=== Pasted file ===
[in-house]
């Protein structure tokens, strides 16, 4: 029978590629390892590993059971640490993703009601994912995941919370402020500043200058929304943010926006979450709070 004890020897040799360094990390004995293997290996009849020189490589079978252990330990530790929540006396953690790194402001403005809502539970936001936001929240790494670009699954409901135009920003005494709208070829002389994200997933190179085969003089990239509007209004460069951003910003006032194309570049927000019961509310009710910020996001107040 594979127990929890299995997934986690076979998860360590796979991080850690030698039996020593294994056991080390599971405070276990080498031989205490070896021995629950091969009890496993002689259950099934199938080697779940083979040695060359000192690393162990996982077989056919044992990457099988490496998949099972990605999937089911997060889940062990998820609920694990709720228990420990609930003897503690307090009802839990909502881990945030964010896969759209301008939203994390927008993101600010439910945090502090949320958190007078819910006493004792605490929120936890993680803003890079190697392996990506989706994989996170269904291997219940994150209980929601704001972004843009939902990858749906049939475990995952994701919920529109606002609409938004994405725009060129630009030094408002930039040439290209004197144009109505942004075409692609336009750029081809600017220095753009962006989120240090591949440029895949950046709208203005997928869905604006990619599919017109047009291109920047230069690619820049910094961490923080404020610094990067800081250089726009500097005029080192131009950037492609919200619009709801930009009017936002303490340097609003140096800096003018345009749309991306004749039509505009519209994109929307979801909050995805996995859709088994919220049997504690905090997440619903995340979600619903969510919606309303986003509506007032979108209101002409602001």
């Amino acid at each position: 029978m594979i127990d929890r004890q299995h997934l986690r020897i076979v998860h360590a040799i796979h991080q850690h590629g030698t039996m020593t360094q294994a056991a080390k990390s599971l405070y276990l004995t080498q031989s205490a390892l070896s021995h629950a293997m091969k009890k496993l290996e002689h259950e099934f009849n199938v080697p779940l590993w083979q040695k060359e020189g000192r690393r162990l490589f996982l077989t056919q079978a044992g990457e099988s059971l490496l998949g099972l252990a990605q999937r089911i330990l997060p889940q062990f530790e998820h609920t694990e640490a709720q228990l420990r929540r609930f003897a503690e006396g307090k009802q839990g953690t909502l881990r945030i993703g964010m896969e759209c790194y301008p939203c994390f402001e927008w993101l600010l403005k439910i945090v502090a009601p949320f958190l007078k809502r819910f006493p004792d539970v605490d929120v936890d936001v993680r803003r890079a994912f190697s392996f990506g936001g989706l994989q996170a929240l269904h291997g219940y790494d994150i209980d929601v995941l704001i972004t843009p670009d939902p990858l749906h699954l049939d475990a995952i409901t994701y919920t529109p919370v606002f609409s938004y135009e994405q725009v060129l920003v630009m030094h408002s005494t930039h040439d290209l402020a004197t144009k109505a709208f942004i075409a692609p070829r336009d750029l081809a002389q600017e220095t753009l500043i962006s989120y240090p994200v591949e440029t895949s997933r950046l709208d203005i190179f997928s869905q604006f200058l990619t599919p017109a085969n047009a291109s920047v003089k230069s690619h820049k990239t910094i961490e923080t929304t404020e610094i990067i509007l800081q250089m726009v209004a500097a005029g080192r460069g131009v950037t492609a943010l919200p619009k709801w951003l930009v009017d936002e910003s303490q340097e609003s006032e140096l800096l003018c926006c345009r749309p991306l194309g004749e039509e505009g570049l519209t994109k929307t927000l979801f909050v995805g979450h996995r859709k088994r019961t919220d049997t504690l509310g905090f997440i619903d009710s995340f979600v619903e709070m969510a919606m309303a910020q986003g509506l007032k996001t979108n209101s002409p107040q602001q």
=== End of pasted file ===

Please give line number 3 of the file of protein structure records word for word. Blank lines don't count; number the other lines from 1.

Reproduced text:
């Amino acid at each position: 029978m594979i127990d929890r004890q299995h997934l986690r020897i076979v998860h360590a040799i796979h991080q850690h590629g030698t039996m020593t360094q294994a056991a080390k990390s599971l405070y276990l004995t080498q031989s205490a390892l070896s021995h629950a293997m091969k009890k496993l290996e002689h259950e099934f009849n199938v080697p779940l590993w083979q040695k060359e020189g000192r690393r162990l490589f996982l077989t056919q079978a044992g990457e099988s059971l490496l998949g099972l252990a990605q999937r089911i330990l997060p889940q062990f530790e998820h609920t694990e640490a709720q228990l420990r929540r609930f003897a503690e006396g307090k009802q839990g953690t909502l881990r945030i993703g964010m896969e759209c790194y301008p939203c994390f402001e927008w993101l600010l403005k439910i945090v502090a009601p949320f958190l007078k809502r819910f006493p004792d539970v605490d929120v936890d936001v993680r803003r890079a994912f190697s392996f990506g936001g989706l994989q996170a929240l269904h291997g219940y790494d994150i209980d929601v995941l704001i972004t843009p670009d939902p990858l749906h699954l049939d475990a995952i409901t994701y919920t529109p919370v606002f609409s938004y135009e994405q725009v060129l920003v630009m030094h408002s005494t930039h040439d290209l402020a004197t144009k109505a709208f942004i075409a692609p070829r336009d750029l081809a002389q600017e220095t753009l500043i962006s989120y240090p994200v591949e440029t895949s997933r950046l709208d203005i190179f997928s869905q604006f200058l990619t599919p017109a085969n047009a291109s920047v003089k230069s690619h820049k990239t910094i961490e923080t929304t404020e610094i990067i509007l800081q250089m726009v209004a500097a005029g080192r460069g131009v950037t492609a943010l919200p619009k709801w951003l930009v009017d936002e910003s303490q340097e609003s006032e140096l800096l003018c926006c345009r749309p991306l194309g004749e039509e505009g570049l519209t994109k929307t927000l979801f909050v995805g979450h996995r859709k088994r019961t919220d049997t504690l509310g905090f997440i619903d009710s995340f979600v619903e709070m969510a919606m309303a910020q986003g509506l007032k996001t979108n209101s002409p107040q602001q």